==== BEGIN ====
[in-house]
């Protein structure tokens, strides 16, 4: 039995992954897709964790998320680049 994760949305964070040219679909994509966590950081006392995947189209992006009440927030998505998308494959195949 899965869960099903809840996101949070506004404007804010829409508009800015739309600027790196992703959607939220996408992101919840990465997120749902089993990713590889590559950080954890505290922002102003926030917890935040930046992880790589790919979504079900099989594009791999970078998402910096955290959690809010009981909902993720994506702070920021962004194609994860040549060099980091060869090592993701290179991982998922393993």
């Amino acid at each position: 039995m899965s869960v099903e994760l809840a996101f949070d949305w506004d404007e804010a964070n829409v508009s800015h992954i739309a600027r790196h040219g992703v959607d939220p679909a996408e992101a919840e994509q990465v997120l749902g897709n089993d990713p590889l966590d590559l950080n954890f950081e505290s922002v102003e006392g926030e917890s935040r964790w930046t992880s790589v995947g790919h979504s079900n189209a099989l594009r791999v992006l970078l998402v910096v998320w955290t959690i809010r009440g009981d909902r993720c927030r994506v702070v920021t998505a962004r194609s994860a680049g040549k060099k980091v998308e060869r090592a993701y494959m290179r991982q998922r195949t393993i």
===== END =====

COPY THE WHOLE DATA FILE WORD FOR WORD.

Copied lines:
[in-house]
């Protein structure tokens, strides 16, 4: 039995992954897709964790998320680049 994760949305964070040219679909994509966590950081006392995947189209992006009440927030998505998308494959195949 899965869960099903809840996101949070506004404007804010829409508009800015739309600027790196992703959607939220996408992101919840990465997120749902089993990713590889590559950080954890505290922002102003926030917890935040930046992880790589790919979504079900099989594009791999970078998402910096955290959690809010009981909902993720994506702070920021962004194609994860040549060099980091060869090592993701290179991982998922393993």
């Amino acid at each position: 039995m899965s869960v099903e994760l809840a996101f949070d949305w506004d404007e804010a964070n829409v508009s800015h992954i739309a600027r790196h040219g992703v959607d939220p679909a996408e992101a919840e994509q990465v997120l749902g897709n089993d990713p590889l966590d590559l950080n954890f950081e505290s922002v102003e006392g926030e917890s935040r964790w930046t992880s790589v995947g790919h979504s079900n189209a099989l594009r791999v992006l970078l998402v910096v998320w955290t959690i809010r009440g009981d909902r993720c927030r994506v702070v920021t998505a962004r194609s994860a680049g040549k060099k980091v998308e060869r090592a993701y494959m290179r991982q998922r195949t393993i």